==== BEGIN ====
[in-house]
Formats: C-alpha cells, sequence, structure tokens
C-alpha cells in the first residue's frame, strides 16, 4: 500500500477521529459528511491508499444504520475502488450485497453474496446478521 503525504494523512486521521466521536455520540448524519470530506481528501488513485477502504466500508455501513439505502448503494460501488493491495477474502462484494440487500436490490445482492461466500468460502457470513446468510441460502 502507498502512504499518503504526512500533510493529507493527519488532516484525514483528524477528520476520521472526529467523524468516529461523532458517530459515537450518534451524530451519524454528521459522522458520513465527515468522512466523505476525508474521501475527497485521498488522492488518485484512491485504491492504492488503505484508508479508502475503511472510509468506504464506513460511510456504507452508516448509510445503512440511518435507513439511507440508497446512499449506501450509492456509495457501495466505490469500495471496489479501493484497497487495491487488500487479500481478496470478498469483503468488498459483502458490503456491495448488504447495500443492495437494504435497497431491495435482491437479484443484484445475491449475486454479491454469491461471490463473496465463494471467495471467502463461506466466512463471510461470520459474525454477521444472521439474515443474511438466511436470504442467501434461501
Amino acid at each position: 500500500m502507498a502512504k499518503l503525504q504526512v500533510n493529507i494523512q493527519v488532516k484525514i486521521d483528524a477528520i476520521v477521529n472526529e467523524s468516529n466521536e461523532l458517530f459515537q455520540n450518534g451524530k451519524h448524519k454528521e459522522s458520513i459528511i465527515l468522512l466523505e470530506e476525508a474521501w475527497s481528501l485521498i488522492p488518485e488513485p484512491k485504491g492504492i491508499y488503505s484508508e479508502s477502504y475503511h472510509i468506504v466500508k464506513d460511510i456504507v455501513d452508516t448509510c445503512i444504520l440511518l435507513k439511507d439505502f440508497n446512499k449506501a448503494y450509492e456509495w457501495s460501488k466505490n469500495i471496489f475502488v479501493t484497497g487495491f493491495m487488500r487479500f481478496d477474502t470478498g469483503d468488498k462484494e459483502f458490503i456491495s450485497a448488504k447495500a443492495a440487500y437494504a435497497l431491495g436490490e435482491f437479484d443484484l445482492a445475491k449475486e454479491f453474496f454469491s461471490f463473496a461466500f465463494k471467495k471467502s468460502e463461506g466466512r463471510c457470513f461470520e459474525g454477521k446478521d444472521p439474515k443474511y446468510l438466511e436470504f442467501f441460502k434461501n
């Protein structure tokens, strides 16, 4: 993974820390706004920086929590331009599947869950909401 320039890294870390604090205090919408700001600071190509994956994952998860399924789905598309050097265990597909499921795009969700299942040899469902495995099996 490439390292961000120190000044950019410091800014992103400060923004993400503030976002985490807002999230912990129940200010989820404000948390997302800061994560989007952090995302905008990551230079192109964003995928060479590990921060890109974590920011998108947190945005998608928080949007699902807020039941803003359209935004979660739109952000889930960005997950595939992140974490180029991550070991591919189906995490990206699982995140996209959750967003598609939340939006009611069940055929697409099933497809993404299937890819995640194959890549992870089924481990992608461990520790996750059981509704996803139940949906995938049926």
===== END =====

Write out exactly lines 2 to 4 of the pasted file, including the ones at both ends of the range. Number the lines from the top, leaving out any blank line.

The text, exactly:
Formats: C-alpha cells, sequence, structure tokens
C-alpha cells in the first residue's frame, strides 16, 4: 500500500477521529459528511491508499444504520475502488450485497453474496446478521 503525504494523512486521521466521536455520540448524519470530506481528501488513485477502504466500508455501513439505502448503494460501488493491495477474502462484494440487500436490490445482492461466500468460502457470513446468510441460502 502507498502512504499518503504526512500533510493529507493527519488532516484525514483528524477528520476520521472526529467523524468516529461523532458517530459515537450518534451524530451519524454528521459522522458520513465527515468522512466523505476525508474521501475527497485521498488522492488518485484512491485504491492504492488503505484508508479508502475503511472510509468506504464506513460511510456504507452508516448509510445503512440511518435507513439511507440508497446512499449506501450509492456509495457501495466505490469500495471496489479501493484497497487495491487488500487479500481478496470478498469483503468488498459483502458490503456491495448488504447495500443492495437494504435497497431491495435482491437479484443484484445475491449475486454479491454469491461471490463473496465463494471467495471467502463461506466466512463471510461470520459474525454477521444472521439474515443474511438466511436470504442467501434461501
Amino acid at each position: 500500500m502507498a502512504k499518503l503525504q504526512v500533510n493529507i494523512q493527519v488532516k484525514i486521521d483528524a477528520i476520521v477521529n472526529e467523524s468516529n466521536e461523532l458517530f459515537q455520540n450518534g451524530k451519524h448524519k454528521e459522522s458520513i459528511i465527515l468522512l466523505e470530506e476525508a474521501w475527497s481528501l485521498i488522492p488518485e488513485p484512491k485504491g492504492i491508499y488503505s484508508e479508502s477502504y475503511h472510509i468506504v466500508k464506513d460511510i456504507v455501513d452508516t448509510c445503512i444504520l440511518l435507513k439511507d439505502f440508497n446512499k449506501a448503494y450509492e456509495w457501495s460501488k466505490n469500495i471496489f475502488v479501493t484497497g487495491f493491495m487488500r487479500f481478496d477474502t470478498g469483503d468488498k462484494e459483502f458490503i456491495s450485497a448488504k447495500a443492495a440487500y437494504a435497497l431491495g436490490e435482491f437479484d443484484l445482492a445475491k449475486e454479491f453474496f454469491s461471490f463473496a461466500f465463494k471467495k471467502s468460502e463461506g466466512r463471510c457470513f461470520e459474525g454477521k446478521d444472521p439474515k443474511y446468510l438466511e436470504f442467501f441460502k434461501n